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Cambodian fisheries exports sink more than 84 per cent year-on-year

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In the period from January-September, production of farmed fish and shrimp reached more than 296,500 tonnes. Hong Menea

Cambodian fisheries exports sink more than 84 per cent year-on-year

Cambodia exported a total of 1,730 tonnes of fisheries products in the first nine months of this year, down more than 84 per cent year-on-year from 10,980 tonnes, the Ministry of Agriculture, Forestry and Fisheries reported.

During the period, exports of fresh fisheries products dipped 78 per cent year-on-year to 1,498 tonnes from 7,000, while processed fisheries products sank 94 per cent year-on-year to 232 tonnes from 3,980, the ministry said.

Freshwater fisheries yield in the first nine months was 252,646 tonnes, down 965 tonnes from the same period last year, while marine fisheries output reached 88,330 tonnes, down 3,684 tonnes.

Minister Veng Sakhon told The Post on Monday that the drop in fisheries product exports during the period was due to rising domestic demand along with declining fishing yields.

Most Cambodian fisheries products are exported to Vietnam and Thailand, he noted.

“Natural fish catches have been greatly reduced due to the low water levels of the Tonle Sap Lake, which is the largest nesting site for fish in Cambodia.

“But we’ve witnessed a notable surge in fish, frog and crayfish farming that is ramping up production figures and gearing Cambodia up to export them to the international market in the future,” Sakhon said.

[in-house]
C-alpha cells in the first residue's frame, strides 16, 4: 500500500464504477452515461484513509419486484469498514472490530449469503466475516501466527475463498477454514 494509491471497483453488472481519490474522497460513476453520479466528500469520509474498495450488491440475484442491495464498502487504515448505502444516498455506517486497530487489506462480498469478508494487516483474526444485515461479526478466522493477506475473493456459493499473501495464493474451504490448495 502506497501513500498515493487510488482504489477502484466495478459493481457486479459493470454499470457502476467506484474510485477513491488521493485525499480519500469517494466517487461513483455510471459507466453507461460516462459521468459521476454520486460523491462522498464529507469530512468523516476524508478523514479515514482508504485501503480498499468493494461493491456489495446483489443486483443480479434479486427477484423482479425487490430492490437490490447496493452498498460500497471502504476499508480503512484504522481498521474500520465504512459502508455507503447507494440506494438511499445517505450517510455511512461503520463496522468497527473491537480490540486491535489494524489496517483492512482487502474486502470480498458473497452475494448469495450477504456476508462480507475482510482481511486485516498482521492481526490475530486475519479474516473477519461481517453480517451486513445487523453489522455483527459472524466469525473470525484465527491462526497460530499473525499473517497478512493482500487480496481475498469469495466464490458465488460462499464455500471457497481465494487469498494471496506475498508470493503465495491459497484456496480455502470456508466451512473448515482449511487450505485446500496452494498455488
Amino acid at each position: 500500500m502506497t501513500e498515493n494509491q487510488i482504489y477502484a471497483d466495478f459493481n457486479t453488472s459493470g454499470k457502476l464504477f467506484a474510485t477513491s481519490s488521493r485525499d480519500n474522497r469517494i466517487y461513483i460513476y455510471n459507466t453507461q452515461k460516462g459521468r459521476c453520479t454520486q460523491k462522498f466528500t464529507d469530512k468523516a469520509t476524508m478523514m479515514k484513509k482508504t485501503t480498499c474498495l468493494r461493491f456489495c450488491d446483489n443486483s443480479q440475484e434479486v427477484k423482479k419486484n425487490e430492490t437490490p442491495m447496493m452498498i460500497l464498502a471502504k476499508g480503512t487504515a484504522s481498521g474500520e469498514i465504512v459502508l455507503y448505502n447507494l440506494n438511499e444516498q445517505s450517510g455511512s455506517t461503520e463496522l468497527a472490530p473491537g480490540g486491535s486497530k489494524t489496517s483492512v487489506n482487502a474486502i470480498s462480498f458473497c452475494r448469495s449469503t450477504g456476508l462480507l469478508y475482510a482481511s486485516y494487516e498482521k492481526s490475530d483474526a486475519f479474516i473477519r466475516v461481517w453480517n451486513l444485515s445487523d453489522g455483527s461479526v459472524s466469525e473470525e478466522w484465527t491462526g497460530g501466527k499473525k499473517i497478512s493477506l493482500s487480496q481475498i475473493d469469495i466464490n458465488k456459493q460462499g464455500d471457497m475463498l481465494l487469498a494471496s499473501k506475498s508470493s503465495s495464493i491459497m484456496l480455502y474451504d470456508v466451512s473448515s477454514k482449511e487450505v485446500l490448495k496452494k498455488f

He said the ministry is promoting fish farming through the EU-funded CaPFish-Capture and CaPFish Aquaculture projects in a bid to boost the household economy and food security.

“I would like to call on fish farm owners to consider on-site processing to increase value added, create jobs and curb overharvesting during fishing seasons,” he said.

Samnang Sothea, owner of a fisheries processing cottage industry in Siem Reap town, said his business annually produces 100 tonnes of dried fish, Pangasius djambal pha’ak paste, prahok, mudfish mam paste, shredded fish.

Having turned the family business into a commercial operation in 2004, he said he purchases fish from local farmers and fisherman.

“Nowadays 50 per cent of our products end up in markets across Siem Reap province and the remaining 50 per cent go to Phnom Penh and Oddar Meanchey province, reeling in an average of $50,000 a year,” Sothea said.

In the period from January-September, production of farmed fish and shrimp reached more than 296,500 tonnes, up from 245,578 tonnes in the year-ago period, the ministry reported.


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